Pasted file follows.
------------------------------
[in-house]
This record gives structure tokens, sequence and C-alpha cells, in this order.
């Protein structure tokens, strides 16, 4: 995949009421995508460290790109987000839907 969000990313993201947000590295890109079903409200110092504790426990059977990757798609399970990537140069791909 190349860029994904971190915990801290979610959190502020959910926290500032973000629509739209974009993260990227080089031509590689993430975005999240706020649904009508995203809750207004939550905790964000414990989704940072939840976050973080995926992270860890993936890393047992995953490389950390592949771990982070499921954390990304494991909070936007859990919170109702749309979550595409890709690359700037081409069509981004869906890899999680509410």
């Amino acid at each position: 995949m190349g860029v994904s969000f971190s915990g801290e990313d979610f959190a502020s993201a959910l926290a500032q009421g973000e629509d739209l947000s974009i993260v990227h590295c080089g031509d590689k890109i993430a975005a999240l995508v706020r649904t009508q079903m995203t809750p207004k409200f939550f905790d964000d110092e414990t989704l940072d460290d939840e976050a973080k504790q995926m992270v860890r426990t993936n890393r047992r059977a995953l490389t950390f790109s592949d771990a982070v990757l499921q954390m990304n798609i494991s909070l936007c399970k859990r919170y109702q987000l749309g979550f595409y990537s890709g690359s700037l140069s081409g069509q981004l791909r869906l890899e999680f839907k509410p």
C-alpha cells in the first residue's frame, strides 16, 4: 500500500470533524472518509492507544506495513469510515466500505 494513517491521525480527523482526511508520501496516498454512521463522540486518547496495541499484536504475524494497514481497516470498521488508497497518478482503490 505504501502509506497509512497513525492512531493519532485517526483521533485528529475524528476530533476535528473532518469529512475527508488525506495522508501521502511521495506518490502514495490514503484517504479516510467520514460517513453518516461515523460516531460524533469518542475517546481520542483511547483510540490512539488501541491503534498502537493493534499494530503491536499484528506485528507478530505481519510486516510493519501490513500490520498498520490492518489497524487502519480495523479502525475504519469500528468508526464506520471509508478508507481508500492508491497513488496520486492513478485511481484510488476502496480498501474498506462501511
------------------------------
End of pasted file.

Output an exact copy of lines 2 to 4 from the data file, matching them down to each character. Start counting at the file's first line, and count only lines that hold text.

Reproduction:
This record gives structure tokens, sequence and C-alpha cells, in this order.
């Protein structure tokens, strides 16, 4: 995949009421995508460290790109987000839907 969000990313993201947000590295890109079903409200110092504790426990059977990757798609399970990537140069791909 190349860029994904971190915990801290979610959190502020959910926290500032973000629509739209974009993260990227080089031509590689993430975005999240706020649904009508995203809750207004939550905790964000414990989704940072939840976050973080995926992270860890993936890393047992995953490389950390592949771990982070499921954390990304494991909070936007859990919170109702749309979550595409890709690359700037081409069509981004869906890899999680509410």
């Amino acid at each position: 995949m190349g860029v994904s969000f971190s915990g801290e990313d979610f959190a502020s993201a959910l926290a500032q009421g973000e629509d739209l947000s974009i993260v990227h590295c080089g031509d590689k890109i993430a975005a999240l995508v706020r649904t009508q079903m995203t809750p207004k409200f939550f905790d964000d110092e414990t989704l940072d460290d939840e976050a973080k504790q995926m992270v860890r426990t993936n890393r047992r059977a995953l490389t950390f790109s592949d771990a982070v990757l499921q954390m990304n798609i494991s909070l936007c399970k859990r919170y109702q987000l749309g979550f595409y990537s890709g690359s700037l140069s081409g069509q981004l791909r869906l890899e999680f839907k509410p």